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ASN Wikibase Occurrence # 41653
Last updated: 30 September 2020
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Date:23-SEP-1996
Time:17:00
Type:Silhouette image of generic C206 model; specific model in this crash may look slightly different
Cessna U206G Stationair 6
Owner/operator:Stearns Air Alaska
Registration: N7312C
C/n / msn: U206-03872
Fatalities:Fatalities: 3 / Occupants: 5
Other fatalities:0
Aircraft damage: Written off (damaged beyond repair)
Location:Lake Hood Seaplane Base, Anchorage, AK -   United States of America
Phase: Initial climb
Nature:Passenger
Departure airport:Lake Hood Seaplane Base
Destination airport:Lake Hood Seaplane Base
Narrative:
The aircraft (acft) took off from Lake Hood Seaplane Base with 5 occupants aboard. Witnesses said that after lift-off, flaps were retracted & acft pitched to a climb attitude; but stopped climbing & began settling, then struck a utility pole at the airport boundary. It then crashed on a road, & a fire erupted. Calculations showed acft was within allowable weight & balance parameters. Engine exam revealed brass throttle arm (PN 632555-23) was worn & had disconnected from the throttle linkage. It had disconnected where a hard steel bushing (with splines) had been installed (pressed) in a mounting hole in the relatively soft throttle arm. The mounting hole had become 'U' shaped with one side open. The opening was large enough to allow passage of the throttle linkage connecting bolt & bushing. Deposits of material from the throttle arm were found on the bushing splines. The deposits were consistent with rotational motion of the bushing within the mounting hole, as if rotation occurred while tightening the bolt. Teledyne Continental Service Bulletin SB95-2, dated 4/21/95, provided inspection & lubrication procedures for throttle linkages at each 100 hr, progressive, and/or annual inspection. Acft had been flown 80 hrs since its previous (annual) inspection on 8/11/96. CAUSE: improper installation of a connecting bolt in the throttle linkage, which resulted in a worn/disconnected throttle arm, partial loss of engine power, and a forced landing after takeoff.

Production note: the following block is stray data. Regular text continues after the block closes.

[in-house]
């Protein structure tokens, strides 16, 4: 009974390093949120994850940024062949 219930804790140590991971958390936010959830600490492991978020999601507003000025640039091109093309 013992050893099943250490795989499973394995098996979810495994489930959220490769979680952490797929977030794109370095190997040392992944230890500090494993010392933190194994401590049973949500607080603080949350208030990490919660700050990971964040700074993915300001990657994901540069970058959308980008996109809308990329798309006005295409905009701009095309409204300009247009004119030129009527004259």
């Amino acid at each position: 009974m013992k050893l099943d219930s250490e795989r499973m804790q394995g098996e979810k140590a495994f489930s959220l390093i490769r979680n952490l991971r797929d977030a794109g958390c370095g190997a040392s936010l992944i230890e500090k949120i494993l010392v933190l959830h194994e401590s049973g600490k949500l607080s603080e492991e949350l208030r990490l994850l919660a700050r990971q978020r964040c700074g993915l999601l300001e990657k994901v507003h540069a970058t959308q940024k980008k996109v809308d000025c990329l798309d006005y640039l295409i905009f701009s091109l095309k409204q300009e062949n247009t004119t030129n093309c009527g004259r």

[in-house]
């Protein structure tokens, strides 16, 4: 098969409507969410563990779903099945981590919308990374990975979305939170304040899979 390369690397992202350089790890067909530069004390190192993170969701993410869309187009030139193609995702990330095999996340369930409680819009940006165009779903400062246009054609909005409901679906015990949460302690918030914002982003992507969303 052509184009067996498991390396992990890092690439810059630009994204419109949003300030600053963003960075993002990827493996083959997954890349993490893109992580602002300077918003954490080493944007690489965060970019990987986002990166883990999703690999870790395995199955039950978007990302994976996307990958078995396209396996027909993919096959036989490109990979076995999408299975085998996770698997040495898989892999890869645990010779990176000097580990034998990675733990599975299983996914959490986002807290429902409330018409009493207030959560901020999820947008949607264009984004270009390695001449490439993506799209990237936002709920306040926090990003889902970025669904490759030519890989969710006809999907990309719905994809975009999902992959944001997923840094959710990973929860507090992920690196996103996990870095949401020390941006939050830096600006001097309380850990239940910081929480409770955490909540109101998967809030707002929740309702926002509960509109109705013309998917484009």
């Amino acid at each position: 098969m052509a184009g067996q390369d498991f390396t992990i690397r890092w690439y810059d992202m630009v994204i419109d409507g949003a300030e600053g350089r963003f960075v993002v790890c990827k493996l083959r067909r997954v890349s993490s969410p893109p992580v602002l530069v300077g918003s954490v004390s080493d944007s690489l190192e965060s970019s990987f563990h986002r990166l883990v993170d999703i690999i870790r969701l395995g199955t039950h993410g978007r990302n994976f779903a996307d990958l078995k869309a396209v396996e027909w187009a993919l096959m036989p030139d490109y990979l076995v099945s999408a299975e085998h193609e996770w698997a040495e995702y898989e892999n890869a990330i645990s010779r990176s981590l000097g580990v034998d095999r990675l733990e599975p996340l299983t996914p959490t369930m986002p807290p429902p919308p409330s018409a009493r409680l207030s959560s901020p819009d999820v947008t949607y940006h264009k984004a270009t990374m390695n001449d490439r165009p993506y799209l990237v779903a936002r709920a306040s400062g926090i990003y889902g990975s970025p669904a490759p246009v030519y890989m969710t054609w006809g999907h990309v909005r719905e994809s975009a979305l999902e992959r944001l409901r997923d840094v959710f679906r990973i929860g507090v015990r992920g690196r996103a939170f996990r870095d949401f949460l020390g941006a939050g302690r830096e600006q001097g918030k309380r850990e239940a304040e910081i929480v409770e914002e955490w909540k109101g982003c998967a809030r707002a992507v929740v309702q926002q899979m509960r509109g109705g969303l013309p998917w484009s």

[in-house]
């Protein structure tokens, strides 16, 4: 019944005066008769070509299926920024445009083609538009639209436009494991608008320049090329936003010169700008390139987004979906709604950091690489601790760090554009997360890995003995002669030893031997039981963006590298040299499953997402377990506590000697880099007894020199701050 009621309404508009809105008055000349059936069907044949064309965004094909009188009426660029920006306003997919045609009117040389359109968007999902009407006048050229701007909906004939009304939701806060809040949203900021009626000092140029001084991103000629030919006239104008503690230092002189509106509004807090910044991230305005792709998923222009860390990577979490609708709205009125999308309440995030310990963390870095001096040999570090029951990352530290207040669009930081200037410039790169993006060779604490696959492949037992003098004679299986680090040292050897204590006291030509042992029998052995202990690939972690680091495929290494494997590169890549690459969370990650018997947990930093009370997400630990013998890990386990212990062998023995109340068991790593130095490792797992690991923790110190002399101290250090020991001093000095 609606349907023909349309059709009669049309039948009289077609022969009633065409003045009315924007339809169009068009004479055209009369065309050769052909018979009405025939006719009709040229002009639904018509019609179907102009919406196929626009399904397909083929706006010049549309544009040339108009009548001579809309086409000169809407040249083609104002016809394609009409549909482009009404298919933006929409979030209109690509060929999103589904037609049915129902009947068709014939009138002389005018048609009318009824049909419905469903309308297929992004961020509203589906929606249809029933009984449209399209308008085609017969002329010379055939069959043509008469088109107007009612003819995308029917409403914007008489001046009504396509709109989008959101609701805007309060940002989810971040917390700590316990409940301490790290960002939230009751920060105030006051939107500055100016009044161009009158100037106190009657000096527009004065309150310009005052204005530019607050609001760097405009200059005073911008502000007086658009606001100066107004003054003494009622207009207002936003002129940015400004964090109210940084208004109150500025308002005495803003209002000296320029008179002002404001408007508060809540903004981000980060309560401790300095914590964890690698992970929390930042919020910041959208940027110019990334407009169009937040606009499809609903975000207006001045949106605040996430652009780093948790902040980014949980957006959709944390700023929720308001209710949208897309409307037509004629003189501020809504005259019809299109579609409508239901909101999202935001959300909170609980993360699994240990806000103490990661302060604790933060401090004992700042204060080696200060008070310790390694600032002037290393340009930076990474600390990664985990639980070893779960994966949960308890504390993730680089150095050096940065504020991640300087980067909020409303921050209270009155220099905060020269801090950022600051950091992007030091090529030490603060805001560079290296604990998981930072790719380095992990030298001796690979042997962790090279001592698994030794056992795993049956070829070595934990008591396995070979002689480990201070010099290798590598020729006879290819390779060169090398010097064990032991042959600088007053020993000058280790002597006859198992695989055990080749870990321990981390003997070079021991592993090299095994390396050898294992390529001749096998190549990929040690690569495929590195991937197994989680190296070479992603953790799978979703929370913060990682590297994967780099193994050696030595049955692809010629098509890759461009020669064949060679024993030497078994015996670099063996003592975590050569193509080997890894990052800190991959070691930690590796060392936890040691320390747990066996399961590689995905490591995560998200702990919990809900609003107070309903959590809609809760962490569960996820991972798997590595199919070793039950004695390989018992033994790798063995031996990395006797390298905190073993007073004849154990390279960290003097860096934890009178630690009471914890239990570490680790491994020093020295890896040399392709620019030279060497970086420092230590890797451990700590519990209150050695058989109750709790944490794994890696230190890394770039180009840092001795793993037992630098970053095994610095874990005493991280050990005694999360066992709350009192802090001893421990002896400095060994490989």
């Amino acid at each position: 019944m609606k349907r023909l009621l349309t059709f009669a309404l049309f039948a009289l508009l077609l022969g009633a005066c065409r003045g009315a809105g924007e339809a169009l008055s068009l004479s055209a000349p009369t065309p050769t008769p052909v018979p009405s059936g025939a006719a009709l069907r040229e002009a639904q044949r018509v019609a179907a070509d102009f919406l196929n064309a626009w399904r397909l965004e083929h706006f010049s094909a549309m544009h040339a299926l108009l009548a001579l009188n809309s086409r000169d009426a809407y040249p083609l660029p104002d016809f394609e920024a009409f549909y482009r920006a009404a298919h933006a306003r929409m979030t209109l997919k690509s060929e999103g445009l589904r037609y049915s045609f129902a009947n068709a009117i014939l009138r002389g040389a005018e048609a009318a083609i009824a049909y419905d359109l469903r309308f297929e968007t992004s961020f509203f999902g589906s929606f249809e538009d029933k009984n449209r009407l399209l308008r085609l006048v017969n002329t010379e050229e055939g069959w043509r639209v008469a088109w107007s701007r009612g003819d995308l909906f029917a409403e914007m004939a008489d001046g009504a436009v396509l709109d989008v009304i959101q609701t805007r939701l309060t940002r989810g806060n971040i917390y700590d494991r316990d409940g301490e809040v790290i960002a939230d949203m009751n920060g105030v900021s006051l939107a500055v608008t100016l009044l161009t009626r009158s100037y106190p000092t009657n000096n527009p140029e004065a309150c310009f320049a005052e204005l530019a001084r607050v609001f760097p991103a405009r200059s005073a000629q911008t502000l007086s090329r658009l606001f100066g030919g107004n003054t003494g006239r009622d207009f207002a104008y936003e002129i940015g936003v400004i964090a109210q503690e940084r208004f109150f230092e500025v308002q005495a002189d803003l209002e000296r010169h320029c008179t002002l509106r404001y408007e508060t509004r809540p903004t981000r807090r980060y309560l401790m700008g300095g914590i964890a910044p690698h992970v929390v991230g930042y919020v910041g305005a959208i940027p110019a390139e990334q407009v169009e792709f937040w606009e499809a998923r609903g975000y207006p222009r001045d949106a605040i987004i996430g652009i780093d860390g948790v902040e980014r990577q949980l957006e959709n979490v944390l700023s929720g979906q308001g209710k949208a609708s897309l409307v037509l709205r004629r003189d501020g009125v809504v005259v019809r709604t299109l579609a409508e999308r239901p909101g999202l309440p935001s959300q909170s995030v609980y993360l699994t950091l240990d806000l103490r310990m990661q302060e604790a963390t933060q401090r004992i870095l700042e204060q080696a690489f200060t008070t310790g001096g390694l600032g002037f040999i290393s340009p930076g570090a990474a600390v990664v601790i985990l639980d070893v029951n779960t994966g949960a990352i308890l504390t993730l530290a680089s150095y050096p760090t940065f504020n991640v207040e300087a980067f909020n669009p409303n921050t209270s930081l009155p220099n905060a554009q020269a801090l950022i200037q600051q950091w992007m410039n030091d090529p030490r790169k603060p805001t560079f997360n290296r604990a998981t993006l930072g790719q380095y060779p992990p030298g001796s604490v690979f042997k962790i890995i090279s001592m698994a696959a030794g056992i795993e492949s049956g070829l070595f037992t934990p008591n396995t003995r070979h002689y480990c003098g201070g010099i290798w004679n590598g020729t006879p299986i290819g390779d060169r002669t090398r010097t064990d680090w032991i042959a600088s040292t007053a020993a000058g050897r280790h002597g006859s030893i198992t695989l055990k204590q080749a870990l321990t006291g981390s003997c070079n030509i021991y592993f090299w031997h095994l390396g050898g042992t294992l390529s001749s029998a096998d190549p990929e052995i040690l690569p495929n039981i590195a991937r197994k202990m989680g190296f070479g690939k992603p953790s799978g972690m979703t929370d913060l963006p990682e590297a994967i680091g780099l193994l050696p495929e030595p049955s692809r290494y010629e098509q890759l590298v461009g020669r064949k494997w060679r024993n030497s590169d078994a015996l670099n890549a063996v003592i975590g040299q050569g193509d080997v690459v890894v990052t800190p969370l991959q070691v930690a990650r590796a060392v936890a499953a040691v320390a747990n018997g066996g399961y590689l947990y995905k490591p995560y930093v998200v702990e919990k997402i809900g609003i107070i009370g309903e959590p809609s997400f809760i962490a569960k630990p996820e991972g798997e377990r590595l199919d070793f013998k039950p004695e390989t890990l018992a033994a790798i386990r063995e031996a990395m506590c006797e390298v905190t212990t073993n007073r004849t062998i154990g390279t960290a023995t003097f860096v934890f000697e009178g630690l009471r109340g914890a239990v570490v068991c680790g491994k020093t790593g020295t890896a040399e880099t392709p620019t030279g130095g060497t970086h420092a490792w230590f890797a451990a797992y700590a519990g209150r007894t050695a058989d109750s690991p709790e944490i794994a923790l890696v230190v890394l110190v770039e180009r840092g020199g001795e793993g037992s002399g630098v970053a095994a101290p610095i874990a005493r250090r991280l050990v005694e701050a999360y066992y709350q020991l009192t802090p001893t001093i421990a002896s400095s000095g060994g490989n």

Sources:

http://www.ntsb.gov/about/employment/_layouts/ntsb.aviation/brief2.aspx?ev_id=20001208X06649&ntsbno=ANC96FA162&akey=1


Revision history:

Date/timeContributorUpdates
24-Oct-2008 10:30 ASN archive Added
29-Nov-2015 10:28 JINX Updated [Location, Phase, Nature, Departure airport, Destination airport, Source]
21-Dec-2016 19:24 ASN Update Bot Updated [Time, Damage, Category, Investigating agency]
13-Oct-2017 18:45 TB Updated [Aircraft type, Cn, Location]

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